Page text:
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Radioactive uranium traded online in Japan

Staff Writer |
Radioactive uranium was traded online in Japan, and police say investigation of the suspects is ongoing, according to multiple press reports.

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The Mainichi Shimbun reported Thursday the uranium changed hands in January 2018 from one seller to multiple buyers. The defendants are suspected of "possibly" violating laws on nuclear regulation.

The transaction took place on Yahoo! Japan's online auction space, according to Kyodo News.

The confiscated chemical was sold in powder and solid forms in glass cases and was emitting radiation, reports say.

The seller, an unidentified man, reportedly told police the uranium was obtained from a "foreign site," but did not disclose the radioactive powder's national origin.

Appraisals from the Japan Atomic Energy Agency indicate the uranium was likely depleted uranium a type with a lower content of the fissile isotope U-235 than natural uranium or possibly uranium concentrate, also known as yellowcake. Yellowcake emits radiation at a slow rate.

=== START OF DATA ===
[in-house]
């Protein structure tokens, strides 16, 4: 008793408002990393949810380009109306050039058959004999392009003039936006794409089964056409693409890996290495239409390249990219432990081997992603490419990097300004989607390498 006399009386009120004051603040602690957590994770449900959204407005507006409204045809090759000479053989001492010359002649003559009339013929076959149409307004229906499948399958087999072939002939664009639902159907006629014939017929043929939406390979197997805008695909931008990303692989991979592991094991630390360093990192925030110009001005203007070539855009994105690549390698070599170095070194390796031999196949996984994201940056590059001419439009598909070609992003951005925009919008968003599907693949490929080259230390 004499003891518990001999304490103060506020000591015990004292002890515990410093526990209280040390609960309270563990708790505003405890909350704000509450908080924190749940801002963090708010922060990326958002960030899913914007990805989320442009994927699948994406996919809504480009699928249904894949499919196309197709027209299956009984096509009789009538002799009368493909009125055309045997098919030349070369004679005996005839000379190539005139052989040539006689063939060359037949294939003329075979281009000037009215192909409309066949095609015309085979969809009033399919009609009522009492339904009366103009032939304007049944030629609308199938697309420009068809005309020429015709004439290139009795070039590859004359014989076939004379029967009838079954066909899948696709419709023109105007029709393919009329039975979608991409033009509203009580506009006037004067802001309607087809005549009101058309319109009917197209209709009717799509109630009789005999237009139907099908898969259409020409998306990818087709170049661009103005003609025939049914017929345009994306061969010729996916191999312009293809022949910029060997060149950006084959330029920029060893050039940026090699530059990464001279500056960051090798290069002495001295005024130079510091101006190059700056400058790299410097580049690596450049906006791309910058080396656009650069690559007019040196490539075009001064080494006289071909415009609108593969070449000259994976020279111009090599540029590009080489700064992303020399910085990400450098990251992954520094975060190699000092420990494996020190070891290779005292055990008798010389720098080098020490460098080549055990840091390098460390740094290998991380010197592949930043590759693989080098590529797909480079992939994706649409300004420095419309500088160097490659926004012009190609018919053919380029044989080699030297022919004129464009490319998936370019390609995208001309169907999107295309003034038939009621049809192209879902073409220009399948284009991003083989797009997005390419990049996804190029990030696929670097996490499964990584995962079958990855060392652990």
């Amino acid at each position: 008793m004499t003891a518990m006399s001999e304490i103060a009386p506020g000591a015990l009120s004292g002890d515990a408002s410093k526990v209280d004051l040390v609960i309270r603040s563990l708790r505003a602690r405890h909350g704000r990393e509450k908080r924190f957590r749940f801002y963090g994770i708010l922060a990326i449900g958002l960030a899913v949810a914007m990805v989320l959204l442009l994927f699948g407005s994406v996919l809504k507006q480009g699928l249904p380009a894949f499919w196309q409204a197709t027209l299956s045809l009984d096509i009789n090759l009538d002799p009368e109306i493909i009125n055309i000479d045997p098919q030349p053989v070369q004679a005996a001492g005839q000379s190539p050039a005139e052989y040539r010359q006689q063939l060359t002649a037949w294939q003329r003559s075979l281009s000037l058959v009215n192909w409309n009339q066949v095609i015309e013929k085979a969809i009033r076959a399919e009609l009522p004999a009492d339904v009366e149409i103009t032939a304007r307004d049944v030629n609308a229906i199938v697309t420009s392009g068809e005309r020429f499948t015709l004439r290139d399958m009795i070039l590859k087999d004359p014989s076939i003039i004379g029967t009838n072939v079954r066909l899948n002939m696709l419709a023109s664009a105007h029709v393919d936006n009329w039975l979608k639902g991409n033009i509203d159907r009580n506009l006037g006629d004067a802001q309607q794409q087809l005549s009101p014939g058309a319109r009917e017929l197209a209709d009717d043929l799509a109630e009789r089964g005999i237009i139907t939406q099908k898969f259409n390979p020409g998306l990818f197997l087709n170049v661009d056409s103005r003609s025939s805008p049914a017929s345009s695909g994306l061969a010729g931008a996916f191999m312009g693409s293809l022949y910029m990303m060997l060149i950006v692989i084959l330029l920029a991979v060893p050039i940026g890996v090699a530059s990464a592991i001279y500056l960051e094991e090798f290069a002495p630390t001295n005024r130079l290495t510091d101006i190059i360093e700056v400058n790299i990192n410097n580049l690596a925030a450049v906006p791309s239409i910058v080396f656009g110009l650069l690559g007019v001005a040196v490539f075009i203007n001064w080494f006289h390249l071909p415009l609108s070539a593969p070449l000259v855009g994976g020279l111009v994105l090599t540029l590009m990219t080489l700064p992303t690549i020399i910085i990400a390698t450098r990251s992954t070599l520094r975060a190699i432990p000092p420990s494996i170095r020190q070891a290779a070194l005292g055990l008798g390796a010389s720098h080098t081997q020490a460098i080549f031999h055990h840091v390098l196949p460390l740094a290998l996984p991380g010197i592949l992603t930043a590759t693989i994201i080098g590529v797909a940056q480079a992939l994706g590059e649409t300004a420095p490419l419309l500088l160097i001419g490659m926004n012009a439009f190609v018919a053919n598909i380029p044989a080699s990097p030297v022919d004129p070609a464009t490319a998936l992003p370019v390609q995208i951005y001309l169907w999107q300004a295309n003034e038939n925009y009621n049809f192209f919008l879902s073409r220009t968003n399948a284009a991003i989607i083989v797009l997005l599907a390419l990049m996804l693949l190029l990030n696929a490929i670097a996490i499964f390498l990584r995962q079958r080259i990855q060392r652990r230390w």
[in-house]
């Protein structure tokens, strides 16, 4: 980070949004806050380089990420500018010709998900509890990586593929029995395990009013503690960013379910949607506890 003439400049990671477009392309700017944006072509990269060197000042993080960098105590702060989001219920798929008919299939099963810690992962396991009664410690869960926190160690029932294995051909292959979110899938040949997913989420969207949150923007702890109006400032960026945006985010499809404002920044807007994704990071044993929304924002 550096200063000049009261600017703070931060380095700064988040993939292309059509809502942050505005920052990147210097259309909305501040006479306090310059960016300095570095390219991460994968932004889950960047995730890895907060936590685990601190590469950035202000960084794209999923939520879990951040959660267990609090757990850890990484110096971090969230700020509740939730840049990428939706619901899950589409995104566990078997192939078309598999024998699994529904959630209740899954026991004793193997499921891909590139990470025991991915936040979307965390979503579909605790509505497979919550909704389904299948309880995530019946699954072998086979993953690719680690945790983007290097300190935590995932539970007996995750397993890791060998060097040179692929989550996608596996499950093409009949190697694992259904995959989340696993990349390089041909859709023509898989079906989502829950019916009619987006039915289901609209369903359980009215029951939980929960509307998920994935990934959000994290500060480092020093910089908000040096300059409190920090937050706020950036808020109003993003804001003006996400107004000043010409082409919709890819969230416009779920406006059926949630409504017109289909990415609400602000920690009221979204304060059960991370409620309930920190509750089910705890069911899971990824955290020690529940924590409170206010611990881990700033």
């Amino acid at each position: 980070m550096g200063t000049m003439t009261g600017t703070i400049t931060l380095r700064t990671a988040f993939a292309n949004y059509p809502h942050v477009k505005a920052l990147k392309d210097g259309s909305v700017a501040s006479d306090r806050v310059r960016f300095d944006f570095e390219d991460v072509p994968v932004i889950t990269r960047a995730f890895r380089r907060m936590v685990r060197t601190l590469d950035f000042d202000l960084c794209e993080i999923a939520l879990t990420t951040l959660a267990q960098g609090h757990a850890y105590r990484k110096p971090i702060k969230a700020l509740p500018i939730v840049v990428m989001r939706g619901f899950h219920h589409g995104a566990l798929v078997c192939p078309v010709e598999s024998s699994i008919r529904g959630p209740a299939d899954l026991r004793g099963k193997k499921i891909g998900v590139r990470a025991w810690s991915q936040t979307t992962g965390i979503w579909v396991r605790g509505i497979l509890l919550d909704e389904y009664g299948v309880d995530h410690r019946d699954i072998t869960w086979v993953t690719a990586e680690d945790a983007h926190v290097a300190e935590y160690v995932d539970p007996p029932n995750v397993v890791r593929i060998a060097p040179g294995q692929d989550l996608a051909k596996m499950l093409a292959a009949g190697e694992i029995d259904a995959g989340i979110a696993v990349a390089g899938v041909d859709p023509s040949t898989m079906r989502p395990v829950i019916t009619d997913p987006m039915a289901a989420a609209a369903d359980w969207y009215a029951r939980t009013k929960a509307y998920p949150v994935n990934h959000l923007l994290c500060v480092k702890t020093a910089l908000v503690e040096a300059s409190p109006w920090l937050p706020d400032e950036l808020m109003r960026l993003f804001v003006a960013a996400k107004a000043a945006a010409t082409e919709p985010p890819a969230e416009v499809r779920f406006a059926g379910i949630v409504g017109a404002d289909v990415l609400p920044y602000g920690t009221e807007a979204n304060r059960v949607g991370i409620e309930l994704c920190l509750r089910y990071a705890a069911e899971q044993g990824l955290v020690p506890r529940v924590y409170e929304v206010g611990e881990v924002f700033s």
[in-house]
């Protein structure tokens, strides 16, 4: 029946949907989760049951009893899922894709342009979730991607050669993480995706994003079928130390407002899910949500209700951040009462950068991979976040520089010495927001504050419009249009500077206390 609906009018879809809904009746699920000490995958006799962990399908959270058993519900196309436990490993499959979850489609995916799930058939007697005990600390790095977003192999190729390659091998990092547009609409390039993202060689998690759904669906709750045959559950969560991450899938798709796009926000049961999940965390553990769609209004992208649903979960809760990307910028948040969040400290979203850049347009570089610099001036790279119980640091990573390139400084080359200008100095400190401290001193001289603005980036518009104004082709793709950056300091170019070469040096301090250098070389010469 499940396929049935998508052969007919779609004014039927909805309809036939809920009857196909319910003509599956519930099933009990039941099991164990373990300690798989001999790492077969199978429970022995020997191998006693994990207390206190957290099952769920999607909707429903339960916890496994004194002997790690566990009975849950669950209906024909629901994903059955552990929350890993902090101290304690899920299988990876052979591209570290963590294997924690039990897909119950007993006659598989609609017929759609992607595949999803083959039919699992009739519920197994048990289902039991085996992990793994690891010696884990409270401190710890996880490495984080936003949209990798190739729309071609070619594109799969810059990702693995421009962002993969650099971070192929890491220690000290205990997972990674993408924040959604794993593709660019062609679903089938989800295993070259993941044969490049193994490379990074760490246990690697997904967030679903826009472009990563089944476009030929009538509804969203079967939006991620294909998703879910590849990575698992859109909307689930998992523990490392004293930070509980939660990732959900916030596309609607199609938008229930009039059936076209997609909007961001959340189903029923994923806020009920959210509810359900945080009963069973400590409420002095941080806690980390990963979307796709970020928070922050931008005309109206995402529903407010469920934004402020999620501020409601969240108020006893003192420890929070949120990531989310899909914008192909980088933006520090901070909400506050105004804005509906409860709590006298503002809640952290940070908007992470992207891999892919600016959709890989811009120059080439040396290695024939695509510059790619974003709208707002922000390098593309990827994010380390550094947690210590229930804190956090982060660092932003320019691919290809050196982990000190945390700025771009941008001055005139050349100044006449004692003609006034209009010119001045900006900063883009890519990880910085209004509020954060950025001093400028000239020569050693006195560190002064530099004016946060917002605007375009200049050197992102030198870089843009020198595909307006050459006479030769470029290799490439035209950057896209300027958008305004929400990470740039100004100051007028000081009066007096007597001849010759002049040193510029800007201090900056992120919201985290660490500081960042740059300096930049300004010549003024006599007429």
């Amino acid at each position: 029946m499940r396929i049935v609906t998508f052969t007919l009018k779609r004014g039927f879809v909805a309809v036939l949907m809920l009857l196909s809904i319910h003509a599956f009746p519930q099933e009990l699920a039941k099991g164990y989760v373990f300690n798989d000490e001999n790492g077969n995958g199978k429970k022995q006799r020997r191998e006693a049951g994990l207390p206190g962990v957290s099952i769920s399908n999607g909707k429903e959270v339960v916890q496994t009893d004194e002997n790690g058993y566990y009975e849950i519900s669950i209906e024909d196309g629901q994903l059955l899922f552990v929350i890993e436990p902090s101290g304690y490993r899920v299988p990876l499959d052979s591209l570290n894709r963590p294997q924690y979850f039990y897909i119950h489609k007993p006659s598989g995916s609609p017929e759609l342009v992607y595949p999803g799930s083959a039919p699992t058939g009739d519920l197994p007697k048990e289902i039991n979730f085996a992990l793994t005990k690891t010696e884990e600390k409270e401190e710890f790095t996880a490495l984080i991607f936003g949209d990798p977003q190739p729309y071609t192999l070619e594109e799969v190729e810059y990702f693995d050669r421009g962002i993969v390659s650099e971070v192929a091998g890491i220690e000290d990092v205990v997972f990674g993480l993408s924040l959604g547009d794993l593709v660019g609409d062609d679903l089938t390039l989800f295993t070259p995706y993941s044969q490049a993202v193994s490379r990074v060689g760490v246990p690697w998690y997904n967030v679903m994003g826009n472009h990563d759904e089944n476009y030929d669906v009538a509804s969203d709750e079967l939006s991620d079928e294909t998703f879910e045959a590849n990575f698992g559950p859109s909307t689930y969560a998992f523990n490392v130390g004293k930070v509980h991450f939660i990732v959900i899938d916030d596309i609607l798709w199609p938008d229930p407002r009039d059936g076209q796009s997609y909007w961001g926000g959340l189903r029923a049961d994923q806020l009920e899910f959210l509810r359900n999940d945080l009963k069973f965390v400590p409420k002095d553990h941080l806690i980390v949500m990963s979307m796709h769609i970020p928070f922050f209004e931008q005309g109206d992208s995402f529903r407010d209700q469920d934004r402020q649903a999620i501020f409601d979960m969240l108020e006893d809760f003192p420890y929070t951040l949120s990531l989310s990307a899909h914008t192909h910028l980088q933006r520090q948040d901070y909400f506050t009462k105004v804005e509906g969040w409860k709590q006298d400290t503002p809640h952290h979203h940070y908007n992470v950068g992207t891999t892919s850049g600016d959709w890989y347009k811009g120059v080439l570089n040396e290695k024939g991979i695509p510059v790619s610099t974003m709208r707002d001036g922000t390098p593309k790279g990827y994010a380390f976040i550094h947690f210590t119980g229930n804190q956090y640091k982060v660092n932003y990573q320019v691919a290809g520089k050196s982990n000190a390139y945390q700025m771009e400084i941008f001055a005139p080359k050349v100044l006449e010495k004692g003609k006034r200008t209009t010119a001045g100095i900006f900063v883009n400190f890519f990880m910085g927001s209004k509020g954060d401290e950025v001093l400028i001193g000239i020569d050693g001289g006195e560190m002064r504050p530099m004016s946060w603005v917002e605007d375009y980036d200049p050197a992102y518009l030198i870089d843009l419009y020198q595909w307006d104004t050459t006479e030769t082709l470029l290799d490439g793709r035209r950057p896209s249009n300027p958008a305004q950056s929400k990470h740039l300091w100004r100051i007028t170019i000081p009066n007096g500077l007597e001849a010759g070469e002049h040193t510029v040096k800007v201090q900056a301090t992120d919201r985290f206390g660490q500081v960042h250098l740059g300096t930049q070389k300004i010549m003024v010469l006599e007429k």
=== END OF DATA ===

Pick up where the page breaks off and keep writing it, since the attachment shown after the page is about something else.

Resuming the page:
Tatsujiro Suzuki, a professor at the Research Center for Nuclear Weapons Abolition at Nagasaki University, said the substance that was seized likely emitted low levels of radiation. But he also said the spread of the material poses grave risks, and could have unintended consequences if it finds its way into the hands of "terrorists."

Japan maintains tough laws against the trade of nuclear material, with punishment ranging from a one-year prison term to about $10,000 in fines.

Police launched investigations as early as November 2017, when it learned of an advertisement for the product, according to Kyodo.


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